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List of winners of multiple Rugby World Cups

Since the inception of the Rugby World Cup in 1987, a total of twenty one rugby union players have won the Rugby World Cup twice.[citation needed]

Five Australia players - John Eales, Phil Kearns, Dan Crowley, Jason Little and Tim Horan – were part of both the 1991 and 1999 Wallabies squads. They were joined by South Africa player Os du Randt, who played for the Springboks in their 1995 and 2007 victories. Francois Steyn became the second South African player to win the competition twice, in the 2007 and 2019 Rugby World Cups.

In 2015, 14 New Zealand players won their second World Cup, having won in 2011.[1][2] Richie McCaw was the first player to captain his nation to two titles.[3] As coaches, both Steve Hansen and Wayne Smith were involved in New Zealand's 2011 and 2015 victories.

ListEdit

Name Country Years won
Dan Crowley   Australia 1991, 1999
John Eales   Australia 1991, 1999
Tim Horan   Australia 1991, 1999
Phil Kearns   Australia 1991, 1999
Jason Little   Australia 1991, 1999
Os du Randt   South Africa 1995, 2007
Dan Carter   New Zealand 2011, 2015
Ben Franks   New Zealand 2011, 2015
Owen Franks   New Zealand 2011, 2015
Jerome Kaino   New Zealand 2011, 2015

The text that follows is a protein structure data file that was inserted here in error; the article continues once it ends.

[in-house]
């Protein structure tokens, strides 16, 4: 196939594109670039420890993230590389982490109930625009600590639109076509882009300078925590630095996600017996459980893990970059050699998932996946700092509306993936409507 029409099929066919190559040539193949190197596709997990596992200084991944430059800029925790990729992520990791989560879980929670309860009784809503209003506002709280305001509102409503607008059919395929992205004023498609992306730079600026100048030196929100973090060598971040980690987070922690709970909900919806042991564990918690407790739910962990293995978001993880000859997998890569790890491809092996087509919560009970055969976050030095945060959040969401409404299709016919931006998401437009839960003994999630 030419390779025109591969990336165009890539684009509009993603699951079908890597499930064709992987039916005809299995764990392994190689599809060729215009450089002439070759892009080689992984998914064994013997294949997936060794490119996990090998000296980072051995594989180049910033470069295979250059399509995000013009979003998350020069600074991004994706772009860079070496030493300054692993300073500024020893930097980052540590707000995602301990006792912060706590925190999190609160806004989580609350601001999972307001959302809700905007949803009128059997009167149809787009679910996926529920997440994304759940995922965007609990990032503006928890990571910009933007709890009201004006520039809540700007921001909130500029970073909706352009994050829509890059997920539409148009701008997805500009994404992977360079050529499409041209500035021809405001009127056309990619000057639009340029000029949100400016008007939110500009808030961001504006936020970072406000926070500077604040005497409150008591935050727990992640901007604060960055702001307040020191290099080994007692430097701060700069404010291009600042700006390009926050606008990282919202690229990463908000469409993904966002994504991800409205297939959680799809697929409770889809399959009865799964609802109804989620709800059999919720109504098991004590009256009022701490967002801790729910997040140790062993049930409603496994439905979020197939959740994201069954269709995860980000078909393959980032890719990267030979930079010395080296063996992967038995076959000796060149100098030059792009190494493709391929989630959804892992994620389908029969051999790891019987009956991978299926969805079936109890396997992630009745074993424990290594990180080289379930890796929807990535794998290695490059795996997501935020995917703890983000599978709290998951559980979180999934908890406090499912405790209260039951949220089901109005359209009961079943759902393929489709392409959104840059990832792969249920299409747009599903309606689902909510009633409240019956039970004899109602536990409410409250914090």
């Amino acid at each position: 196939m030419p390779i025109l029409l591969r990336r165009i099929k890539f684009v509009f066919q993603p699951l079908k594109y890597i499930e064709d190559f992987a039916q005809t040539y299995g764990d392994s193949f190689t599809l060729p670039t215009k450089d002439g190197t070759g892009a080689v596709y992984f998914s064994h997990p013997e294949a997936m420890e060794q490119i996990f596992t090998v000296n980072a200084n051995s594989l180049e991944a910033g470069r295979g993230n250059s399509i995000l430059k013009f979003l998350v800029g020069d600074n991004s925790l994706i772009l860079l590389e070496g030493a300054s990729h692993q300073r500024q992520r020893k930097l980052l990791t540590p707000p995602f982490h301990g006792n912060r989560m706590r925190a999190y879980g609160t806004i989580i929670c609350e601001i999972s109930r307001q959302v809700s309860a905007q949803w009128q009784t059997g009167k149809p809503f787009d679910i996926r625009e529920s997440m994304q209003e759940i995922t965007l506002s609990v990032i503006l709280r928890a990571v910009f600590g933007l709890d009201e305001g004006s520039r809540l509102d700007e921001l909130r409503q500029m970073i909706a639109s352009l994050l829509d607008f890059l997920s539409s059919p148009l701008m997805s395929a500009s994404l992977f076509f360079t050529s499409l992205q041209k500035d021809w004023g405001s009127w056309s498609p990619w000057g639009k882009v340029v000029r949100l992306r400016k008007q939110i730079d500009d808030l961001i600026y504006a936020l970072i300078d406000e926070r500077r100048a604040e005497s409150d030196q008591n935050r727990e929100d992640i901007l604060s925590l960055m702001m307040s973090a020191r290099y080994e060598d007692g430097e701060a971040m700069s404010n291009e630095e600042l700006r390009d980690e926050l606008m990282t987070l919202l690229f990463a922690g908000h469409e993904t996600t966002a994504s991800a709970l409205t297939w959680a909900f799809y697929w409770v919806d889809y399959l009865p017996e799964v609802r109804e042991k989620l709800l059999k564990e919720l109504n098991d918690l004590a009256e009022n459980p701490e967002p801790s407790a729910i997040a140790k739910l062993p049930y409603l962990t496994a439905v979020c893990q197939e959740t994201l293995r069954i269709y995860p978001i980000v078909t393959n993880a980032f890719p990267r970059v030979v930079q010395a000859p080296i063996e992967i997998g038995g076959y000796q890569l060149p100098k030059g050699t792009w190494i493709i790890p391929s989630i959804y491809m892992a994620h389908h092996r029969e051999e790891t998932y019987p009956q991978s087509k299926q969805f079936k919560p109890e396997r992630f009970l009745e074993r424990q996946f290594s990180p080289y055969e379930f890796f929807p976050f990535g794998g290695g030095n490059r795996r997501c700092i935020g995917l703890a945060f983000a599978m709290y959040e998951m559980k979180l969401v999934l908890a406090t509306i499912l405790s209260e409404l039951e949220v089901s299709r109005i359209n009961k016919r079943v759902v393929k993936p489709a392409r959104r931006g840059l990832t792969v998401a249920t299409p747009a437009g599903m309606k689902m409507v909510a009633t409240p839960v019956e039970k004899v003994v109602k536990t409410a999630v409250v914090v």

Richie McCaw   New Zealand 2011, 2015
Keven Mealamu   New Zealand 2011, 2015
Ma'a Nonu   New Zealand 2011, 2015
Kieran Read   New Zealand 2011, 2015
Colin Slade   New Zealand 2011, 2015
Conrad Smith   New Zealand 2011, 2015
Victor Vito   New Zealand 2011, 2015
Sam Whitelock   New Zealand 2011, 2015
Sonny Bill Williams   New Zealand 2011, 2015
Tony Woodcock   New Zealand 2011, 2015
François Steyn   South Africa 2007, 2019

ReferencesEdit

  1. ^ De Menezes, Jack (1 November 2015). "RWC 2015: 14 All Blacks including Richie McCaw and Dan Carter join exclusive two-time World Cup winners' club". Independent. Retrieved 6 November 2015.
  2. ^ "It's only fitting that the All Blacks won the title". New Zealand Times. 6 November 2015. Retrieved 6 November 2015.
  3. ^ Lucas, Dan (1 November 2015). "New Zealand 34-17 Australia". The Guardian. Retrieved 6 November 2015.